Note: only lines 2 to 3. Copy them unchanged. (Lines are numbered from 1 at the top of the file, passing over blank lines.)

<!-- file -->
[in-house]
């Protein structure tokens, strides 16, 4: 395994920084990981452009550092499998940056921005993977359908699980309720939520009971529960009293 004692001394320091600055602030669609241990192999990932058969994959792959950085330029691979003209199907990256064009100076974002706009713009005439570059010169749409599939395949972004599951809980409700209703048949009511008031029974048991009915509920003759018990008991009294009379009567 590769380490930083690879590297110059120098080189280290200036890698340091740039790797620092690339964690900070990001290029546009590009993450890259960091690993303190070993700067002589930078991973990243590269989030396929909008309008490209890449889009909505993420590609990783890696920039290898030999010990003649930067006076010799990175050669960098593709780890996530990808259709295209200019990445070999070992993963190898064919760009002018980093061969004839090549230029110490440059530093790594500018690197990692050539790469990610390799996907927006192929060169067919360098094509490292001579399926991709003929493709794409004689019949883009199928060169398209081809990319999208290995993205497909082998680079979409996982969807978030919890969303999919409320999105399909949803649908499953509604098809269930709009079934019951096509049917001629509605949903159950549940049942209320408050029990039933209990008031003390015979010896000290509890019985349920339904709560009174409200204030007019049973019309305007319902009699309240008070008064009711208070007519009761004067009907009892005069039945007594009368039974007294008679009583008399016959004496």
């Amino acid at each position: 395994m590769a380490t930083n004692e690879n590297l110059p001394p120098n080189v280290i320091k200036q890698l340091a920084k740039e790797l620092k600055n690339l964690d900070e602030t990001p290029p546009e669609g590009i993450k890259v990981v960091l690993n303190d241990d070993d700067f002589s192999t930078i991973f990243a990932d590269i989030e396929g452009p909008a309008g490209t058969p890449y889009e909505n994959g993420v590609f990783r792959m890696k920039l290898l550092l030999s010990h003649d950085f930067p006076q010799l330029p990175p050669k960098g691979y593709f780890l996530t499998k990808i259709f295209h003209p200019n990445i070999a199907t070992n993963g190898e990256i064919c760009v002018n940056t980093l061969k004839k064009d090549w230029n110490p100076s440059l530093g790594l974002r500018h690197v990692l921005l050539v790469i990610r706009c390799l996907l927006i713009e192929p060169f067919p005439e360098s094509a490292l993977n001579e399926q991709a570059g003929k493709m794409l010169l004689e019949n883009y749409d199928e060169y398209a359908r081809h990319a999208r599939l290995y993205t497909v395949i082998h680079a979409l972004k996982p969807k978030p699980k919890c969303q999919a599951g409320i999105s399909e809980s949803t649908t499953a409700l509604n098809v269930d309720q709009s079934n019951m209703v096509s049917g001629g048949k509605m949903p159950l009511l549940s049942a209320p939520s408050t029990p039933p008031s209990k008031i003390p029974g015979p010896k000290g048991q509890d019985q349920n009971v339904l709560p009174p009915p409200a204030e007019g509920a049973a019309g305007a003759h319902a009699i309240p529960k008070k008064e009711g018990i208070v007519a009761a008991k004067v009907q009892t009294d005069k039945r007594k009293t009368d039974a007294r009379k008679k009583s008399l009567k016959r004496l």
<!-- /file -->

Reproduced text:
């Protein structure tokens, strides 16, 4: 395994920084990981452009550092499998940056921005993977359908699980309720939520009971529960009293 004692001394320091600055602030669609241990192999990932058969994959792959950085330029691979003209199907990256064009100076974002706009713009005439570059010169749409599939395949972004599951809980409700209703048949009511008031029974048991009915509920003759018990008991009294009379009567 590769380490930083690879590297110059120098080189280290200036890698340091740039790797620092690339964690900070990001290029546009590009993450890259960091690993303190070993700067002589930078991973990243590269989030396929909008309008490209890449889009909505993420590609990783890696920039290898030999010990003649930067006076010799990175050669960098593709780890996530990808259709295209200019990445070999070992993963190898064919760009002018980093061969004839090549230029110490440059530093790594500018690197990692050539790469990610390799996907927006192929060169067919360098094509490292001579399926991709003929493709794409004689019949883009199928060169398209081809990319999208290995993205497909082998680079979409996982969807978030919890969303999919409320999105399909949803649908499953509604098809269930709009079934019951096509049917001629509605949903159950549940049942209320408050029990039933209990008031003390015979010896000290509890019985349920339904709560009174409200204030007019049973019309305007319902009699309240008070008064009711208070007519009761004067009907009892005069039945007594009368039974007294008679009583008399016959004496």
């Amino acid at each position: 395994m590769a380490t930083n004692e690879n590297l110059p001394p120098n080189v280290i320091k200036q890698l340091a920084k740039e790797l620092k600055n690339l964690d900070e602030t990001p290029p546009e669609g590009i993450k890259v990981v960091l690993n303190d241990d070993d700067f002589s192999t930078i991973f990243a990932d590269i989030e396929g452009p909008a309008g490209t058969p890449y889009e909505n994959g993420v590609f990783r792959m890696k920039l290898l550092l030999s010990h003649d950085f930067p006076q010799l330029p990175p050669k960098g691979y593709f780890l996530t499998k990808i259709f295209h003209p200019n990445i070999a199907t070992n993963g190898e990256i064919c760009v002018n940056t980093l061969k004839k064009d090549w230029n110490p100076s440059l530093g790594l974002r500018h690197v990692l921005l050539v790469i990610r706009c390799l996907l927006i713009e192929p060169f067919p005439e360098s094509a490292l993977n001579e399926q991709a570059g003929k493709m794409l010169l004689e019949n883009y749409d199928e060169y398209a359908r081809h990319a999208r599939l290995y993205t497909v395949i082998h680079a979409l972004k996982p969807k978030p699980k919890c969303q999919a599951g409320i999105s399909e809980s949803t649908t499953a409700l509604n098809v269930d309720q709009s079934n019951m209703v096509s049917g001629g048949k509605m949903p159950l009511l549940s049942a209320p939520s408050t029990p039933p008031s209990k008031i003390p029974g015979p010896k000290g048991q509890d019985q349920n009971v339904l709560p009174p009915p409200a204030e007019g509920a049973a019309g305007a003759h319902a009699i309240p529960k008070k008064e009711g018990i208070v007519a009761a008991k004067v009907q009892t009294d005069k039945r007594k009293t009368d039974a007294r009379k008679k009583s008399l009567k016959r004496l």